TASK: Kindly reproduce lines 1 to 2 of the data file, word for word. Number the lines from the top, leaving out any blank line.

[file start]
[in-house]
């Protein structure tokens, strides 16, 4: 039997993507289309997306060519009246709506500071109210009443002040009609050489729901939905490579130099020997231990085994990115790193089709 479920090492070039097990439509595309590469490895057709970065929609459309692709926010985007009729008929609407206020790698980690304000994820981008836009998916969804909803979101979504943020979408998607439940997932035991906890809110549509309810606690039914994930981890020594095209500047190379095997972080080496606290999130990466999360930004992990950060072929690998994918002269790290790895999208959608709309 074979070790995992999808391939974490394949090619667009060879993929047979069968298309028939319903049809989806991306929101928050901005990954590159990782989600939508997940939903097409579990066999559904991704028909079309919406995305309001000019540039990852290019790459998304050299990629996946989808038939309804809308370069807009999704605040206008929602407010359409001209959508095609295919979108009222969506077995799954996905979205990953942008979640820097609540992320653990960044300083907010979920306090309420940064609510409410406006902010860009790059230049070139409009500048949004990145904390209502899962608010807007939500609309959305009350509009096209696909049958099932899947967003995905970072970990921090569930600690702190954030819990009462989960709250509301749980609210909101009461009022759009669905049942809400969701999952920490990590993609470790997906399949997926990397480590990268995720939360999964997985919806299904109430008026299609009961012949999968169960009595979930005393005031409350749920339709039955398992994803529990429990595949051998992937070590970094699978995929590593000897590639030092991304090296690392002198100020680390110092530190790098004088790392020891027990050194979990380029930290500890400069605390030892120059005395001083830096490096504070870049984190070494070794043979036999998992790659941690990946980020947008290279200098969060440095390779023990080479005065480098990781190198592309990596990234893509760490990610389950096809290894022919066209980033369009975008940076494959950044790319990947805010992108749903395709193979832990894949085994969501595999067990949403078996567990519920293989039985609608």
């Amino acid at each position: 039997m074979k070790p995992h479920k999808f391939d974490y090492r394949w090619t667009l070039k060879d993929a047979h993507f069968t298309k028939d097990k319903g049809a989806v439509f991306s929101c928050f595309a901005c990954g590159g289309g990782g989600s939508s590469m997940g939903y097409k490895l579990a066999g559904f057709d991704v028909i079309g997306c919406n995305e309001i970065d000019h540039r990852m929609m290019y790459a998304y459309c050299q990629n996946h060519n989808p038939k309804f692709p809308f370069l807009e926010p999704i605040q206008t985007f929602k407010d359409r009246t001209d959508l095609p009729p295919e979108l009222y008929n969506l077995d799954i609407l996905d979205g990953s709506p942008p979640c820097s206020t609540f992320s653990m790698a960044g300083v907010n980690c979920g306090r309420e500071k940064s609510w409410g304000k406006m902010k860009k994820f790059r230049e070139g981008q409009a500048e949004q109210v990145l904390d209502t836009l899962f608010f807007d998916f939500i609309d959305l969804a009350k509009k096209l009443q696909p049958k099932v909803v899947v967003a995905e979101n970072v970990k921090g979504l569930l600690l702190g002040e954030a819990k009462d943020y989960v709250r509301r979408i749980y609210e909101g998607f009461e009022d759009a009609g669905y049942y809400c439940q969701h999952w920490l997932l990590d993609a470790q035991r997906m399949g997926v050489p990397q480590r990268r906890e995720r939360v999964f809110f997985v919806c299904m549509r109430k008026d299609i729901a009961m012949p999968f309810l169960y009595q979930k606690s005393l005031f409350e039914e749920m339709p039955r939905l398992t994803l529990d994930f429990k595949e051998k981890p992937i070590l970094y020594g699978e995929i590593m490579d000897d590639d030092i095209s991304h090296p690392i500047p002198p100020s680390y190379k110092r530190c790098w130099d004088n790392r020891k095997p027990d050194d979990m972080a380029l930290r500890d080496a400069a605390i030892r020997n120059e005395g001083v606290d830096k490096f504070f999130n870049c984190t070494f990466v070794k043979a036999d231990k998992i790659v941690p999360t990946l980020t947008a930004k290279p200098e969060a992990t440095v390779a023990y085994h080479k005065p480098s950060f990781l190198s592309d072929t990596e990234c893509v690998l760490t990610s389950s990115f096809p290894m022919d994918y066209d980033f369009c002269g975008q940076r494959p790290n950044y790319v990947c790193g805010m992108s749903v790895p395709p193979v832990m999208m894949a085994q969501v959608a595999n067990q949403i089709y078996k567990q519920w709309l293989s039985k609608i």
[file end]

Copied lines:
[in-house]
């Protein structure tokens, strides 16, 4: 039997993507289309997306060519009246709506500071109210009443002040009609050489729901939905490579130099020997231990085994990115790193089709 479920090492070039097990439509595309590469490895057709970065929609459309692709926010985007009729008929609407206020790698980690304000994820981008836009998916969804909803979101979504943020979408998607439940997932035991906890809110549509309810606690039914994930981890020594095209500047190379095997972080080496606290999130990466999360930004992990950060072929690998994918002269790290790895999208959608709309 074979070790995992999808391939974490394949090619667009060879993929047979069968298309028939319903049809989806991306929101928050901005990954590159990782989600939508997940939903097409579990066999559904991704028909079309919406995305309001000019540039990852290019790459998304050299990629996946989808038939309804809308370069807009999704605040206008929602407010359409001209959508095609295919979108009222969506077995799954996905979205990953942008979640820097609540992320653990960044300083907010979920306090309420940064609510409410406006902010860009790059230049070139409009500048949004990145904390209502899962608010807007939500609309959305009350509009096209696909049958099932899947967003995905970072970990921090569930600690702190954030819990009462989960709250509301749980609210909101009461009022759009669905049942809400969701999952920490990590993609470790997906399949997926990397480590990268995720939360999964997985919806299904109430008026299609009961012949999968169960009595979930005393005031409350749920339709039955398992994803529990429990595949051998992937070590970094699978995929590593000897590639030092991304090296690392002198100020680390110092530190790098004088790392020891027990050194979990380029930290500890400069605390030892120059005395001083830096490096504070870049984190070494070794043979036999998992790659941690990946980020947008290279200098969060440095390779023990080479005065480098990781190198592309990596990234893509760490990610389950096809290894022919066209980033369009975008940076494959950044790319990947805010992108749903395709193979832990894949085994969501595999067990949403078996567990519920293989039985609608």